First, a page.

This film is aggressively white, and that term might sound a bit odd being written by a suburban white male but there’s really no other way to describe it. The jokes being made out of how out-of-touch the adults are, plentiful use of ebonics and faux-gangsterisms, the exaggeration of school and comparing being a student there to being a prisoner at Guantanamo Bay (in a sight gag, admittedly, but it’s still there to be noticed); this is the kind of film that only predominantly white people would make. Probably helps that the last time I saw a film about white people problems that was this out-of-step with actual teenaged life was Diary Of A Wimpy Kid: Dog Days; this isn’t quite as egregious in that regard, but it’s up there in terms of weak children’s book adaptations.

So, it’s an exaggerated account of a kid in early high school… and a pretty unlikeable one at that. Not because of the characters themselves, as the whole “kids acting like adults” angle kind of works for the story being told. Rather, it’s because everything shown here is so overblown that it’s hard to connect with, even considering it’s the harshness of school life filtered through a teenager’s understanding of the world. I get the half-hearted sentiment the film tries to make about standardized tests and how a child’s intellect and worth isn’t just a sum of their test scores, but when it’s wrapped in so much crap whose sole reason for being considered funny is the fact that it isn’t funny, text trumps subtext in the worst way possible.

It is incredibly annoying having to sit through this classroom dictatorship, and not just because the principal himself is irritating to the point of creating an itch that must be scratched with a loaded firearm. It’s also annoying because, even as someone who hated the faculty back in school, none of this feels right. If this film went for something even a touch more realistic, like a Facebook hate group for the principal where students compare him to vampires and Hitler (you know, like normal kids do), then the drama could have been made more effective and the humour actually funny. Of course, realism isn’t necessarily this film’s style.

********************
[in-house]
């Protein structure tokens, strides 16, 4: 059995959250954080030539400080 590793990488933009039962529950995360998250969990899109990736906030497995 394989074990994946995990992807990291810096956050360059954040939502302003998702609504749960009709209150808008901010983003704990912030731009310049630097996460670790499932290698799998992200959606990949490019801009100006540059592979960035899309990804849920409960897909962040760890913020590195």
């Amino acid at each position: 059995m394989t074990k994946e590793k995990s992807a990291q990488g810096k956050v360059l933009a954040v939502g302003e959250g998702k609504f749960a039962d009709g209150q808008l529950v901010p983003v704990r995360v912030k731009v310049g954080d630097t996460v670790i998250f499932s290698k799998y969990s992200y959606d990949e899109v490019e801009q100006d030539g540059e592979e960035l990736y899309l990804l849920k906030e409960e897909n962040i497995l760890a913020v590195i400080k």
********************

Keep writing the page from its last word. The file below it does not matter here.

In-between the scenes of school drudgery, we get animations of Rafe’s drawings to further push how the totalitarian school affects him. Quite honestly, these are the best parts of the film for a number of reasons. For one, they make for far more lively and engaging sequences than the majority of the live-action scenes, and it’s certainly nice to see traditional line drawing in a mainstream film again. For another, it helps to further one of the only bits of subtext that actually works here: Escapism. Specifically, the kind of escapism a student would go through in order to deal with the real world. It’s a nice angle, even if it gets into certain weird and potentially troubling areas concerning how it manifests itself in the live-action scenes.

But that ends up leading into a major question: Why wasn’t the entire film done like this? Better yet, if the film is so content with using surreality to highlight the trials of reality, why didn’t they go further with it? Making the fantastical elements real and not just in Rafe’s head, at the very least, would have given this film a real edge along with a nice selling point; hell, the drawn creations becoming real definitely scratches a thematic itch for me personally. But no, they’re just interludes for the main product, which is far from something I could conscionably recommend.

All in all, even ignoring the fact that I’ve seen far better high school drama fairly recently, this is still a pretty weak offering. The acting is good for what they’ve been given, but the characters are incredibly thin and grating on the senses, the comedy relies way too much on irony to register as anything other than annoying and while there are traces of thematic poignancy here and there, it’s basically a live-action cartoon being interrupted every so often by an actual cartoon.